Environment

PUC approves record electric rate increases

After a contentious Public Utilities Commission was shut down part way through by protesters challenging the the biggest electricity rate increase in Rhode Island history, the commission voted in favor of a number of changes to rates and credits on electric customers’ bills that will take effect beginning on October 1, 2022.

Published on September 24, 2022
By Steve Ahlquist

After a contentious Public Utilities Commission (PUC) was shut down part way through by protesters loudly challenging the morality of approving the biggest electricity rate increase in Rhode Island history, the commission voted in favor of a number of changes to rates and credits on electric customers’ bills that will take effect beginning on October 1, 2022. Rhode Island Energy, which recently purchased the electric and natural gas distribution rights in the state, requested the record price increase because of the War in Ukraine and the resulting rising costs of natural gas, which is used to supply at least 51% of the electrical energy in New England.

Shortly before the PUC hearing began, the George Wiley Center held a press conference on the steps of the PUC’s offices in Warwick. The protest, loaded with religious leaders like the Reverend Carl Jefferson and Reverend Howard Jenkins demanded that PUC Chair Ronald Gerwatowski and Commissioners Abigail Anthony and John Revens Jr,

  • Reject the rate increases;
  • Cut Rhode Island Energy profits;
  • Conduct a social impact statement;
  • hold hearings across the state in English and Spanish; and,
  • Pass a PIPP (Percentage Income Payment Plan).*

After the press conference attendees entered the PUC hearing room where the commissioners were already beginning their deliberations. The PUC, which operates as a quasi-judicial body, had already held a hearing for public comment and two days of evidentiary hearings.

Around 15 minutes into the hearing, after the Commissioners approved a motion certifying that Rhode Island Energy had complied with the company’s last resort service procurement plan, activist Peter Nightingale, from the Rhode Island Poor People’s Campaign, shouted, “Mic check!”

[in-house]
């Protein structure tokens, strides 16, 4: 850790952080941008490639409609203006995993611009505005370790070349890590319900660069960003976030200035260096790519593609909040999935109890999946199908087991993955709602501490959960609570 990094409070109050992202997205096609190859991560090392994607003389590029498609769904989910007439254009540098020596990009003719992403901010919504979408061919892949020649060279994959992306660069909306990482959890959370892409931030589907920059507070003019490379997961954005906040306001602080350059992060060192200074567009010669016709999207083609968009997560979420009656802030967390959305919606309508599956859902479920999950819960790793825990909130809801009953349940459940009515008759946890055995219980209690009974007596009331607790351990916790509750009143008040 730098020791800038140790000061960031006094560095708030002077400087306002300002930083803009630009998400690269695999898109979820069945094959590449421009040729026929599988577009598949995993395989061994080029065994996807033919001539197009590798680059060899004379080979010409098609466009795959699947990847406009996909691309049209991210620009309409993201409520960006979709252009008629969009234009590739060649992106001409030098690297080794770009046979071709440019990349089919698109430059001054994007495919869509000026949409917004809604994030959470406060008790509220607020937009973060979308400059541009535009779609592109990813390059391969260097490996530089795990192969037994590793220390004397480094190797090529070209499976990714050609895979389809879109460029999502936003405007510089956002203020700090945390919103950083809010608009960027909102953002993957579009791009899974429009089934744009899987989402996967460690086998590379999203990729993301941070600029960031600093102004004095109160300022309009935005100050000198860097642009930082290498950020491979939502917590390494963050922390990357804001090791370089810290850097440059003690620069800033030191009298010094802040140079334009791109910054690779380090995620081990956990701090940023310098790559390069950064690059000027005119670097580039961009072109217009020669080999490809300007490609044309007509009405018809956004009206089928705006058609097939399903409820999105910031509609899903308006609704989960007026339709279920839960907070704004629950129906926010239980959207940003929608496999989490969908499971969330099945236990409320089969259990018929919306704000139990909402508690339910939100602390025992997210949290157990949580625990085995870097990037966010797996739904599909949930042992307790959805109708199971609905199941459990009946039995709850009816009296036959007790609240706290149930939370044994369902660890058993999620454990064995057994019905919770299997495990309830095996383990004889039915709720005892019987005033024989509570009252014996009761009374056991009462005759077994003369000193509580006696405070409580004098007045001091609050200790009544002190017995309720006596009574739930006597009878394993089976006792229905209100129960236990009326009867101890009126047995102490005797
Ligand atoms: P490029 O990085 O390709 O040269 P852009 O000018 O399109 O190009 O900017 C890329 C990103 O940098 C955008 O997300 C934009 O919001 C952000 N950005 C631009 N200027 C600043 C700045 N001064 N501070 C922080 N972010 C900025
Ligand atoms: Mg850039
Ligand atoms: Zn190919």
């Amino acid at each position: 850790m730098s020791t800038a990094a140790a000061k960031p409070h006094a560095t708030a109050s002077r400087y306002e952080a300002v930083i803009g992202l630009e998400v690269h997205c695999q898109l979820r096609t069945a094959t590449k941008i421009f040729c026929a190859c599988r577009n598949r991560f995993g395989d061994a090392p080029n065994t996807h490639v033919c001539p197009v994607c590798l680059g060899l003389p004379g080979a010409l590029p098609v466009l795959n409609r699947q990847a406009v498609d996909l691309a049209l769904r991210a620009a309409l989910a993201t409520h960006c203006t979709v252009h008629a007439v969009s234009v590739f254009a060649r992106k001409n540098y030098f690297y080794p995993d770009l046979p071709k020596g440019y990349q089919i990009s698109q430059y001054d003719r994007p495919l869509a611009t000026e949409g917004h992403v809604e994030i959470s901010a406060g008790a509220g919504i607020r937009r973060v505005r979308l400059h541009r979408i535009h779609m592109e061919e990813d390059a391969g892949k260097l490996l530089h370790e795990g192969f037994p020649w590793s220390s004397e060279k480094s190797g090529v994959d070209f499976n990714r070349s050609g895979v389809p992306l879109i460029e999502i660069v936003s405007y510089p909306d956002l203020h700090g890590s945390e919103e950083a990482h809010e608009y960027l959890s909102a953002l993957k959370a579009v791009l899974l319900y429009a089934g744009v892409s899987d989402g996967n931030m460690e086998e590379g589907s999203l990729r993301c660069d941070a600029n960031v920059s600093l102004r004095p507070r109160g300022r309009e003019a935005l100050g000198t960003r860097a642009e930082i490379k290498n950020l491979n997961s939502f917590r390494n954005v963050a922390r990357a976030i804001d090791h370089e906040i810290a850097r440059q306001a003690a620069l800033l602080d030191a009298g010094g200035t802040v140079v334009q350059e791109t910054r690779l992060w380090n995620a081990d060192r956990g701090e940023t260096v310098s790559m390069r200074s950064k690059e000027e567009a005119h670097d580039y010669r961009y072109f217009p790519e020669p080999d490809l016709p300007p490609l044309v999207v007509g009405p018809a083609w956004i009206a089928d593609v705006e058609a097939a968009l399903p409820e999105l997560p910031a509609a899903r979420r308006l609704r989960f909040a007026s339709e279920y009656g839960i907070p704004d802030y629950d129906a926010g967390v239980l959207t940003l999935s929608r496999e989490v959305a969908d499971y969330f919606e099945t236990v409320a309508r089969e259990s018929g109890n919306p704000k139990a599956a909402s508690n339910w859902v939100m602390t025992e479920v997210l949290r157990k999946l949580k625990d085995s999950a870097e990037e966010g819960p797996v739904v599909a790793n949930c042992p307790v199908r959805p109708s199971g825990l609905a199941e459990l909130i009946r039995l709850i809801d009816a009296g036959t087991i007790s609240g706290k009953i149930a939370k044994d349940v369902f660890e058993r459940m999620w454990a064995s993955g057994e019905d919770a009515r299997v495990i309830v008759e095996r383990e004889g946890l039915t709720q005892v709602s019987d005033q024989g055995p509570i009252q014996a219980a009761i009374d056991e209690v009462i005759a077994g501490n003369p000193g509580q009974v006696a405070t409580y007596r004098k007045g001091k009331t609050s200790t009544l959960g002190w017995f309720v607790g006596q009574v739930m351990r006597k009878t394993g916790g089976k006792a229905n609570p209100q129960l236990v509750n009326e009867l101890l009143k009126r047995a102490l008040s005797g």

Then began a series of chants from those in attendance, demanding that the PUC not approve the rate hikes.

State Representative David Morales (Democrat, District 7, Providence) then approached the commissioners and passionately outlined the demands of the activists. Commission Chair Gerwatowski called for order, then immediately recessed the meeting and left the room, leaving Commissioners Anthony and Revens behind.

The protest, which lasted about 30 minutes, was peaceful. Since the hearing was in recess, there was no technical reason to ask the protesters to be quiet or leave the room.

Finally, perhaps realizing that he could not get the Warwick Police Officers in the room to “restore order” without the Chair of the Commission being in the room and reconvening the hearing, Gerwatowski re-entered the room and called for order. It took about six minutes to get the hearing back on track as officers cleared disruptive speakers from the room one by one, and banished them to the hallway.

The PUC commissioners then resumed the hearing. The billing changes approved by the PUC on Friday affect both the supply and delivery portions of Rhode Island Energy customers’ bills. With input from Governor Daniel McKee‘s Office of Energy Resources, Attorney General Peter Neronha and George Wiley Center Attorney Jen Wood, the PUC passed some measures to mitigate the effects of the price increases on regular and low-income ratepayers.

“First,” writes the PUC in a press release, “all customers will receive a one-time credit of approximately $64, most likely on their November bill, secured in the settlement between Attorney General Peter Neronha and the PPL Corporation [the parent company of Rhode Island Energy] regarding PPL’s purchase of Narraganset Electric Company [the name under which National Grid ran the electricity service here in Rhode Island].


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“Second, customers on Rhode Island Energy’s low-income rate (A-60) will receive an additional, approximately $50 credit on both their December 2022 and January 2023 electric bills, provided by the Office of Energy Resources at the direction of Governor Daniel McKee.

“Third, to further mitigate remaining rate shock caused by the [approved] rate increases, the PUC unanimously voted to suspend collection of the customer charge on all residential and small commercial electric bills through March 2023.”